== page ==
Executive Director's Message

Summer 2023: News & Views from the Susquehanna River Basin Commission!

Andrew D. Dehoff, P.E., Executive Director

Floods tend to garner more immediate and high-profile attention, but their opposite, the drought, can be just as devastating to an area’s economic and biological health. In fact, a severe drought in the Mid-Atlantic during the 1960s helped spur our agency’s creation as environmental advocates and community leaders had growing concerns over the management of our basin’s precious water resources. These concerns were heightened by the construction of pipelines intended to carry water out of the Susquehanna River to fuel growth outside our basin in the Baltimore and Philadelphia regions. As we kept our eye on unusually dry conditions this past spring, it’s useful to look back at our history with drought management.

In the late 1970s, shortly after the SRBC was formed, the Susquehanna River Basin faced another severe drought, so our scientists got to work on developing drought emergency response and water conservation strategies. One successful approach to alleviate low flow stream conditions is the use and release of water from upstream reservoirs to offset water lost by consumption. For example, we have contracts with the federal government for reserves in both Cowanesque Lake (along the PA/NY state line) and in Curwensville Lake (Clearfield County, PA) that can be released to protect downstream aquatic habitats and assist municipal and industrial users during times of drought.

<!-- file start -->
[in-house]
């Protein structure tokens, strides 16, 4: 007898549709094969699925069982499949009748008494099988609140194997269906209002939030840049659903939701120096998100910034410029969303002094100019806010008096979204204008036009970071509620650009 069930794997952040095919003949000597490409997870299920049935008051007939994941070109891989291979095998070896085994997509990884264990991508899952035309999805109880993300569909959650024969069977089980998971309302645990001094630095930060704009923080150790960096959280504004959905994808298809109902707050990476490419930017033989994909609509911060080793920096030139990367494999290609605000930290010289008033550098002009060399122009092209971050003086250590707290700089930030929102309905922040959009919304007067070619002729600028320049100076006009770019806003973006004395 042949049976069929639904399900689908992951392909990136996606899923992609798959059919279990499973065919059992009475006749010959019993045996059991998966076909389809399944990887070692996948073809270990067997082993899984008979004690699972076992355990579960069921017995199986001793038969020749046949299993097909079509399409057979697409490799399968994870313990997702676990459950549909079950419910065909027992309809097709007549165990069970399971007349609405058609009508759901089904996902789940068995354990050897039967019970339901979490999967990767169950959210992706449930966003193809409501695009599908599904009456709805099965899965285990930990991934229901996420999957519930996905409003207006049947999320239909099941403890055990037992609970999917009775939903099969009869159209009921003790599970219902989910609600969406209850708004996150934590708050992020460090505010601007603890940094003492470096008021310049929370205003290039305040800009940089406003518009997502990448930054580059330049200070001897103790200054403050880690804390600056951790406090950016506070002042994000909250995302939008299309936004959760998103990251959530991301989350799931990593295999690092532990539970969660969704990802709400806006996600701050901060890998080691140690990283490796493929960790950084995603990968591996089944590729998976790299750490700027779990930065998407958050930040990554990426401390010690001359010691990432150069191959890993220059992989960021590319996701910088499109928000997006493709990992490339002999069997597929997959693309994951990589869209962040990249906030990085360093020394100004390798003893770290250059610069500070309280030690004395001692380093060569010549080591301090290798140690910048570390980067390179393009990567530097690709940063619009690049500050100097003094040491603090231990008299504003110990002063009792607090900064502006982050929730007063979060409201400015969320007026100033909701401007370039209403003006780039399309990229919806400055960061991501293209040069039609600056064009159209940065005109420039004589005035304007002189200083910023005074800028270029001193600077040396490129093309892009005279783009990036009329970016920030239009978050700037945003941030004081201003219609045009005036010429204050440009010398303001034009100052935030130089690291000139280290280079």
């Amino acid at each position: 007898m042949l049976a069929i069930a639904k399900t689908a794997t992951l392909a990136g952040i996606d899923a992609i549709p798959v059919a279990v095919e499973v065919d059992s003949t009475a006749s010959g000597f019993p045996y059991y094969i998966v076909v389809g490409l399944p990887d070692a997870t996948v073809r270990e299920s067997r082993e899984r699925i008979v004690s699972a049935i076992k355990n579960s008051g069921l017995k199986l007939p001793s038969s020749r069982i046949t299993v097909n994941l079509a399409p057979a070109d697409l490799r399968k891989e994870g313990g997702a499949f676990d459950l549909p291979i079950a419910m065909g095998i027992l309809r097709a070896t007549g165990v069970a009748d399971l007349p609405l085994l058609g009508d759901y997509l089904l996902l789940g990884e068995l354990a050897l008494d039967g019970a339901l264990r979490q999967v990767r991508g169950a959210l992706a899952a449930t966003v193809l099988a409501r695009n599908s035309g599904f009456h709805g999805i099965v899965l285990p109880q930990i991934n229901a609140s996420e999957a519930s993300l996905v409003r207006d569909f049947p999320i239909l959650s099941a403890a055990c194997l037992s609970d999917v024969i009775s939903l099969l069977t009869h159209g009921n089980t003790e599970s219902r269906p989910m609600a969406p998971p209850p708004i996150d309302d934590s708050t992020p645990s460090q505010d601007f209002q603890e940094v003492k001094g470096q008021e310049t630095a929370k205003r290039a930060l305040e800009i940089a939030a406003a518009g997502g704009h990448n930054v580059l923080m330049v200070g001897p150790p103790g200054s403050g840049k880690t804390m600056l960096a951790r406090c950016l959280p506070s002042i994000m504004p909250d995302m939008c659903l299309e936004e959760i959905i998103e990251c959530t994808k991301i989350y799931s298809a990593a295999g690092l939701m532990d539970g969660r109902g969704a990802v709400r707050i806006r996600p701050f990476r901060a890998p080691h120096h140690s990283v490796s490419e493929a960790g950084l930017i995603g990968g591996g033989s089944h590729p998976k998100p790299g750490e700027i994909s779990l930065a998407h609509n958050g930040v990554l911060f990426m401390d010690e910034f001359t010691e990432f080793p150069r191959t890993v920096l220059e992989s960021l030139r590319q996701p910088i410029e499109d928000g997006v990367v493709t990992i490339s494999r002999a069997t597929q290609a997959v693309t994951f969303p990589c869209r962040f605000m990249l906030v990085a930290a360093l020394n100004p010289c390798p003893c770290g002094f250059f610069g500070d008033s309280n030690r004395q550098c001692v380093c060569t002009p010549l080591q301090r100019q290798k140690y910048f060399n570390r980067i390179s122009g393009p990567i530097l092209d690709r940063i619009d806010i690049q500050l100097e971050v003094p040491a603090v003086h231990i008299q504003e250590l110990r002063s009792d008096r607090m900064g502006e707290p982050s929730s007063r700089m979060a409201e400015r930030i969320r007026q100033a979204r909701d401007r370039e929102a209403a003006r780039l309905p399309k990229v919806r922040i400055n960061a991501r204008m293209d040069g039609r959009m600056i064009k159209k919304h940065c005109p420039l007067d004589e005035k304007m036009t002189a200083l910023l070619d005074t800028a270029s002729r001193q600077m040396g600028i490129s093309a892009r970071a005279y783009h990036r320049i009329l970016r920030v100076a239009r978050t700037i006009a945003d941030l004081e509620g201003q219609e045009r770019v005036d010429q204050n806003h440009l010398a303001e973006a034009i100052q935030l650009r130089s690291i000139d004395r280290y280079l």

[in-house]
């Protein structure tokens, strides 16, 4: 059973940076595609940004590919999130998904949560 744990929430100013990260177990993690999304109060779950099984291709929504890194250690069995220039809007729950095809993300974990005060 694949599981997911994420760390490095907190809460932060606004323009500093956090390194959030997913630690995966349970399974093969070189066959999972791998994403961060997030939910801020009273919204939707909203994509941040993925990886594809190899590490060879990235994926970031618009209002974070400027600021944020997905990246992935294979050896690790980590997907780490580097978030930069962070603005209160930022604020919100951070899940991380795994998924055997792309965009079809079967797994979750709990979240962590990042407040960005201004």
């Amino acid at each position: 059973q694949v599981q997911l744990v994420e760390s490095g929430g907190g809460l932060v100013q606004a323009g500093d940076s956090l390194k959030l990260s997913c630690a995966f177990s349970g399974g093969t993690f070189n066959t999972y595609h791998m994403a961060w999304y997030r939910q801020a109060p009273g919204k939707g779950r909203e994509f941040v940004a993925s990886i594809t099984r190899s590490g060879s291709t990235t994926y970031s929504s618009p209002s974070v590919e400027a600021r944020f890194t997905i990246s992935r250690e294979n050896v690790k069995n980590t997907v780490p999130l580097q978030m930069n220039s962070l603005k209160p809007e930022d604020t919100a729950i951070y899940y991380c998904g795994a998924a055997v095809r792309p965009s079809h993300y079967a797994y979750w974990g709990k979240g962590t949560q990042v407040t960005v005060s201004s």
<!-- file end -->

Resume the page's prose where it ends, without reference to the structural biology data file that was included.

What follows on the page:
It’s our responsibility as water resource managers to mitigate drought impacts throughout the basin. We have a strong role as interagency coordinators with a plan that includes monitoring of conditions, ensuring sustainable water allocations, requiring reduced water use and mitigation for consumptive use, and coordinating federal and state agency response actions.

Our driest months of the year tend to fall in late summer and early fall. This year a light snowpack combined with low precipitation made an unusually dry spring. On June 1st, more than 50 water withdrawal projects that we regulate were on passby restrictions – meaning they had to curb or cease their water use. In comparison, on June 1st of last year only five projects were on passby and on the same day in 2021, zero projects.

We will stay vigilant, monitoring conditions as the hot summer rolls on. And you can too by visiting our website where you’ll find a variety of drought monitoring tools. Droughts may come and go, but we’ll always be ready with responsible planning and targeted actions.

Best regards,
Andrew D. Dehoff, P.E.
Executive Director